Divorce – Section 13 of the Hindu Marriage Act, 1955

Introduction

Marriage is considered one of the most important aspects of life. And especially in a country like India, it is not only important but sacred too. In our country rituals and religious ceremonies play a huge role during the marriage and because of this religious aspect the concept of marriage is still considered to be a very sacrosanct one. Thus the concept of holiness that comes with marriages makes the concept of divorce very much alien to the mandate of the religion.

In Ancient India, the separation was obscure to general Hindu law as marriage was viewed as an insoluble association of the couple. Manu announced that a spouse can’t be delivered by her significant other either by deal or by deserting, suggesting that the conjugal tie can’t be cut off in any case. Albeit Hindu law doesn’t mull over separation yet it has been held that where it is perceived as a built-up custom it would have the power of law.

As per Kautilya’s Arthashatra, marriage may be broken up by common assent on account of the unapproved type of marriage. Be that as it may, Manu doesn’t put stock in discontinuance of marriage. Yet Manu is not persuaded that marriage can’t be continued. He declares that “reciprocal loyalty may continue until death; this, in short, may be understood as the highest dharma of the husband and wife. The obligation of a woman continues even after her death. She should never have a second husband.

Ordinally, in Modern India Hindu Marriage Act, 1955, divorce was mainly based on fault theory. The theory of fault includes 9 grounds for divorce according to section 13(1), for both the husband and a wife to seek a divorce, and under section 13(2) two grounds of fault arise for women to seek divorce by themselves. They’re also available other divorce ground such as Break down ground under section 13(1), viz clauses (viii) and (ix) which were renumbered as clause (i) and (ii) of section 13(1A), Divorce by mutual consent under section 13-B, and customary divorce and divorce under a special law.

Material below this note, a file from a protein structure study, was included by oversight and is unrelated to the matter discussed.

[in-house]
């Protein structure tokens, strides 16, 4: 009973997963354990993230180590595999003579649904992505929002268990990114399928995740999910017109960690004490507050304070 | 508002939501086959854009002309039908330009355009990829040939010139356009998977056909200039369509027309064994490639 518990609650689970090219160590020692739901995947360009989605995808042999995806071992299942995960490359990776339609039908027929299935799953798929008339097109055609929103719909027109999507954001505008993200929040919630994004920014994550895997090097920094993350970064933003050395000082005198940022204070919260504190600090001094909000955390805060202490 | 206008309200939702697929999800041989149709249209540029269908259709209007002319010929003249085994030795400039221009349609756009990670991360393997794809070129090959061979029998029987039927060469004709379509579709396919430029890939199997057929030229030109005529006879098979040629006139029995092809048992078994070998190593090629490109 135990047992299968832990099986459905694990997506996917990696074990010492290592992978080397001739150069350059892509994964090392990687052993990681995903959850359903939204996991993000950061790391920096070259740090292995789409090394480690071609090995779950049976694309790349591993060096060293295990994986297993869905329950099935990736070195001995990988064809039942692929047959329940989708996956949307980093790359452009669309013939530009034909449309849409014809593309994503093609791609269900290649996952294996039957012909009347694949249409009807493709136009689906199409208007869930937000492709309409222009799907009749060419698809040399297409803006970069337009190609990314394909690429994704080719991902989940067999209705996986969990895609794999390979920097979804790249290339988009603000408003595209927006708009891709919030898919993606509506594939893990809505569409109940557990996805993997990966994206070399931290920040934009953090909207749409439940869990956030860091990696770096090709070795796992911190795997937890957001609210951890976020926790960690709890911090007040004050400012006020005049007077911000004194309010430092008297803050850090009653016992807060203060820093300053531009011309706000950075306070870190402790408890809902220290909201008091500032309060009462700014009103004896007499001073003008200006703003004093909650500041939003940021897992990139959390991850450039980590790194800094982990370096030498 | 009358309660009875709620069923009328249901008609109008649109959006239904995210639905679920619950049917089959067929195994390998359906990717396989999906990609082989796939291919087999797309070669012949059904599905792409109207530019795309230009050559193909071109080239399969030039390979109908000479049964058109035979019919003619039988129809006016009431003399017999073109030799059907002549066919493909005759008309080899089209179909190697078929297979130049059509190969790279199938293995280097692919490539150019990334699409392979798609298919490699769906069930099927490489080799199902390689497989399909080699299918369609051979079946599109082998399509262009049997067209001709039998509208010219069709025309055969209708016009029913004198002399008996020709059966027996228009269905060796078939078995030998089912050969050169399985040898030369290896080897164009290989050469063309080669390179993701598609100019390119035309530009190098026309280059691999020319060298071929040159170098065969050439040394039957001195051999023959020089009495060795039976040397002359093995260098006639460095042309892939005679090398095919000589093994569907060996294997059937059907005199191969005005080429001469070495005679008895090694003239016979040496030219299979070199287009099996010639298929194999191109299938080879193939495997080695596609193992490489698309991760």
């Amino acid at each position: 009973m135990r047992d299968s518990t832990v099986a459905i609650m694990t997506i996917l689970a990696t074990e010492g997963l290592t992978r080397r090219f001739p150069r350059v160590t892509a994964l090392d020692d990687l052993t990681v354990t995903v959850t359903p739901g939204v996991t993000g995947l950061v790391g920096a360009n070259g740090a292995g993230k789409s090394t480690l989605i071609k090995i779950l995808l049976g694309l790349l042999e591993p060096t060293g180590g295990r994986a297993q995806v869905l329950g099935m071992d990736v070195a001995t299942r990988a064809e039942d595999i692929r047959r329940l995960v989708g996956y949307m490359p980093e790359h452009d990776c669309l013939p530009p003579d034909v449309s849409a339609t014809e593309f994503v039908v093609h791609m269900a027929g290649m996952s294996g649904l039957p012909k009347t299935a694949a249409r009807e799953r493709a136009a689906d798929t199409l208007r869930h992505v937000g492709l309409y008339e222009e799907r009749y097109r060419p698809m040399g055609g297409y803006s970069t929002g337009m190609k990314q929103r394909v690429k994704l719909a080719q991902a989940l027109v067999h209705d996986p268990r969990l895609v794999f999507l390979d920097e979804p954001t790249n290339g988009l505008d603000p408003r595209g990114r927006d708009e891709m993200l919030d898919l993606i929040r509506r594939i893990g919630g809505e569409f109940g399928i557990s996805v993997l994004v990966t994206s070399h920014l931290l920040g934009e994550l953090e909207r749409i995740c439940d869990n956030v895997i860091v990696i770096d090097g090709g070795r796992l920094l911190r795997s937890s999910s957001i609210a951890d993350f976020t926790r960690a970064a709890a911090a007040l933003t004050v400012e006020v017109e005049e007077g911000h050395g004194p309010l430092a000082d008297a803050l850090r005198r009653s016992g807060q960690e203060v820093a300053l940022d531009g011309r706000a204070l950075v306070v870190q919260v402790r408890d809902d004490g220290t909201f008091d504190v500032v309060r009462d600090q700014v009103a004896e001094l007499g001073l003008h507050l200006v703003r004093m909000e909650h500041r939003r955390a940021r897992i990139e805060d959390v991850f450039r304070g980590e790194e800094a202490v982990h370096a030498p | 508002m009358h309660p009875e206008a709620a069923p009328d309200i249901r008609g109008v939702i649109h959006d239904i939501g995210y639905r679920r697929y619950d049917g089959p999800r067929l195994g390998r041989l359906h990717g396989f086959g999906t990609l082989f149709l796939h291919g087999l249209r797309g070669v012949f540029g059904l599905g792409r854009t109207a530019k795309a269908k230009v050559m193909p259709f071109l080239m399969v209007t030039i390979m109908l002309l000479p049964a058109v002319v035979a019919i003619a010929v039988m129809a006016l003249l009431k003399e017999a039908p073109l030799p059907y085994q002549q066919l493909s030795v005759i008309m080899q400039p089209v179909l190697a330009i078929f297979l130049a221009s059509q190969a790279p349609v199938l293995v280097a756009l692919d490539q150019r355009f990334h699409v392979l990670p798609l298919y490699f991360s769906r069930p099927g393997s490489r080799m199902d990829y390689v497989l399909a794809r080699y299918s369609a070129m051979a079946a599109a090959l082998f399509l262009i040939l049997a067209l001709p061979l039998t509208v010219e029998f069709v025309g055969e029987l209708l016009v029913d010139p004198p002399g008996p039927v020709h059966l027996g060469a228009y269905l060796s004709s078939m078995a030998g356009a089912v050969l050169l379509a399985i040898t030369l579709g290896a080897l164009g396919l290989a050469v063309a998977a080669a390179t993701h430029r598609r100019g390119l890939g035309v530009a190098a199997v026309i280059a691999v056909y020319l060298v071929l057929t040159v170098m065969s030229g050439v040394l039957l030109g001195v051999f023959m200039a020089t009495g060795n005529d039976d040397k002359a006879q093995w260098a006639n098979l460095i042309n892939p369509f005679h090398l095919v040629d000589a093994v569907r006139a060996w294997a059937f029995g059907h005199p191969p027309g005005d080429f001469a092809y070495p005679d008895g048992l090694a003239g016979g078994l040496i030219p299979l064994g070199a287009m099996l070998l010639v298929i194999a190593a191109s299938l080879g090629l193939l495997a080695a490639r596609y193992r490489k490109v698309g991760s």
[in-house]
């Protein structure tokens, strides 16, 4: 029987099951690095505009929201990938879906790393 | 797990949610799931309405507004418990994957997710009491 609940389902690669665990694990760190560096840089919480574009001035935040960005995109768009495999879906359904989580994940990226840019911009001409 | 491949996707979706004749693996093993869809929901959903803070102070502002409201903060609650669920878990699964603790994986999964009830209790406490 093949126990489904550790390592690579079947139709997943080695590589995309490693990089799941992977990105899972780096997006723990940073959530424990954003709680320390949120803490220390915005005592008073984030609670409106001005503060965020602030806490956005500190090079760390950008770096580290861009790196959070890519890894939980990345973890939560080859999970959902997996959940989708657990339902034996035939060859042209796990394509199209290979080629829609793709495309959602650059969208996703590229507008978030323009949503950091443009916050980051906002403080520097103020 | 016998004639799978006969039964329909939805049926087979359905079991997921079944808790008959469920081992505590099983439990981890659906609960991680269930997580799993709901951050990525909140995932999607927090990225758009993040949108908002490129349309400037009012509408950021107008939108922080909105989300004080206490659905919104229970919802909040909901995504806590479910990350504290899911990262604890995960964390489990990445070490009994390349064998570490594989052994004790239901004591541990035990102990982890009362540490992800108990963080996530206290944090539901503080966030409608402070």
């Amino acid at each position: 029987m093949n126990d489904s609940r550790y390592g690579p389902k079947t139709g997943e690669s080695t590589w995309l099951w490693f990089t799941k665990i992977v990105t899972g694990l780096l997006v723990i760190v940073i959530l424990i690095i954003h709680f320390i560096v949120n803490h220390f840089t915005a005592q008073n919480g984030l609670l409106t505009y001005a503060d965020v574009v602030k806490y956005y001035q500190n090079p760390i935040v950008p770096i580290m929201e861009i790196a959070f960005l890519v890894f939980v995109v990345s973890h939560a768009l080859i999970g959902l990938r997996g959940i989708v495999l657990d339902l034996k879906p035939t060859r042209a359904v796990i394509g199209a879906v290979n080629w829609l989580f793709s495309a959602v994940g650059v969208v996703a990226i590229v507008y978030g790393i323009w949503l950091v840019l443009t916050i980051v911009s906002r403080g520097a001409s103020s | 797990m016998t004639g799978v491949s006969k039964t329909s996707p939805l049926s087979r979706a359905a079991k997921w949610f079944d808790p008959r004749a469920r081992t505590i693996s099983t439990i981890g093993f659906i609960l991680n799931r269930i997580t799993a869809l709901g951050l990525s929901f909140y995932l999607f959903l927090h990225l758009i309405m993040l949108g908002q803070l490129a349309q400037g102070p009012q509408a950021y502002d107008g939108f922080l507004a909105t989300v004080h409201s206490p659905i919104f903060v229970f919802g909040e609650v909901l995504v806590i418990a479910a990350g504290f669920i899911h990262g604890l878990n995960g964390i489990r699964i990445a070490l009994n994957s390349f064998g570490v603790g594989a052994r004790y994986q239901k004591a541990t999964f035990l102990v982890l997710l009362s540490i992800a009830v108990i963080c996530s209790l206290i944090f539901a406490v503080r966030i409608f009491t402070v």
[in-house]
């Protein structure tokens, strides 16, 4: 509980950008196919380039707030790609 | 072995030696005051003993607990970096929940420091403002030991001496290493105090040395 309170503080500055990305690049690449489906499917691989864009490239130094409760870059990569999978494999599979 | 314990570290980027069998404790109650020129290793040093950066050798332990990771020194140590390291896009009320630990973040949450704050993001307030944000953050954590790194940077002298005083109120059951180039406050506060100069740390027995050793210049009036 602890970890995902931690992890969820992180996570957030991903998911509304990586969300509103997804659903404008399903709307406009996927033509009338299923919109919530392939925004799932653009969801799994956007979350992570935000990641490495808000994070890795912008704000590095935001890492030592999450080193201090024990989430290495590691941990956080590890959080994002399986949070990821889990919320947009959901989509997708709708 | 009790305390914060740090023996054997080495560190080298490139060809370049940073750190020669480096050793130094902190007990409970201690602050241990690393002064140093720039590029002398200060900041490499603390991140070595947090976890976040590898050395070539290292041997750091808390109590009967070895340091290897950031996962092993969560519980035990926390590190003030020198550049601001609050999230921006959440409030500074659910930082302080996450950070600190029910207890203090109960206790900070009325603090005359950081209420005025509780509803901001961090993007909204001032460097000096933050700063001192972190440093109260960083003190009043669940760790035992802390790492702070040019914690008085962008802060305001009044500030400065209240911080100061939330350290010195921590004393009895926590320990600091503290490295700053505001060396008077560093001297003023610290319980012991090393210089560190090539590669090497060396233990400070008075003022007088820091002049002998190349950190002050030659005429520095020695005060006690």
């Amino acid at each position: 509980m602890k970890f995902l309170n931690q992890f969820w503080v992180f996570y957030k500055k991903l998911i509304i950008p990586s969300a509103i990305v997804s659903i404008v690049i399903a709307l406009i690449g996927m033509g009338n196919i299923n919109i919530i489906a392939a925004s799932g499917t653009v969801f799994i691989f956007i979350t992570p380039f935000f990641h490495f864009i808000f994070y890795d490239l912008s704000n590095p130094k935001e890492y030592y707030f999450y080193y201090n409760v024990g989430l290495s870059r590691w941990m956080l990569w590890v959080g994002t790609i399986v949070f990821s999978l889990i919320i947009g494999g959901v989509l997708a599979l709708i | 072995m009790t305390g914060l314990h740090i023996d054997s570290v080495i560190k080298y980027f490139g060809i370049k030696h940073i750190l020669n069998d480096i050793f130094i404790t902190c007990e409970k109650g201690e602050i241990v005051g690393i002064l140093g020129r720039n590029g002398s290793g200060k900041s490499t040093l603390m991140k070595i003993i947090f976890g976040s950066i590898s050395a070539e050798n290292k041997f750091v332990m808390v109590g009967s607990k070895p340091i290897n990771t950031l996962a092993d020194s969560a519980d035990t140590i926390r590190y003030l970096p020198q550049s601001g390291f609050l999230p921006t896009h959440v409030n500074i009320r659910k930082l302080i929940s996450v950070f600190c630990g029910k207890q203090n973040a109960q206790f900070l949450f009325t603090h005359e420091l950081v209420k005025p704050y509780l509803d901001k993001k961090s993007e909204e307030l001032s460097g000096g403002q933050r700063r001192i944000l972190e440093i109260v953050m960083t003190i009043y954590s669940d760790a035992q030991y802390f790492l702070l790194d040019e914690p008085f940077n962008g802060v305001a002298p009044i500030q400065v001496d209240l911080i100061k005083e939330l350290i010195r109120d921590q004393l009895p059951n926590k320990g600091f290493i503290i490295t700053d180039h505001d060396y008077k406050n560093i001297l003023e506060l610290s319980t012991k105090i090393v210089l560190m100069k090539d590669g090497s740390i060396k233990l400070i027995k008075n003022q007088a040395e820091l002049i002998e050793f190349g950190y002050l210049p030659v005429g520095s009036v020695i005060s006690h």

However, divorce is different from judicial separation, in divorce all mutual obligation and rights of husband and wife cease except concerning sec.25 (maintenance and alimony) and sec.26 (custody, child education). On other hands, judicial separation merely suspends marital rights and obligation during the period of subsistence of the decree.

The dictionary meanings of the word ‘divorce’ are severance, surrender or separation. In matrimonial makers divorce means the termination of marital relations, dissolution of the marital bond, permanent separation of the spouses from board to bed. Technically speaking, divorce means a decree of dissolution of marriage.

Types of Divorce Petitions

  1. Divorce with Mutual Consent: The Hindu Marriage Act, 1955, provides for divorce by mutual consent under Section 13-B. This concept was introduced in the year 1976 and thus it seems to be comparatively more practical than the previous provisions contested divorce. Under this, the parties are permitted to arrive at a divorce settlement amicably, wherein the court only plays the role of an administrative assistant. The parties filing for the divorce under these sections are at liberty to decide the terms of the divorce. Since the involvement of lawyers and that of the court is relatively less as compared to a contested divorce, a mutual consent divorce seems to be much less-cheaper and faster than a contested divorce.
  2. Divorce Without Mutual Consent: This concept is often referred to as Fault Divorce or Contest Divorce. The Hindu Marriage Act, 1955, under Sections 13 (1) & (2) provide for the various grounds on which divorce may be claimed before a court of law, the difference is that under Section 13 (1) both the parties may file a petition for divorce but under Section 13 (2) it is only the wife who is allowed to file a petition for divorce. The grounds laid down under section 13 (1) are as follows: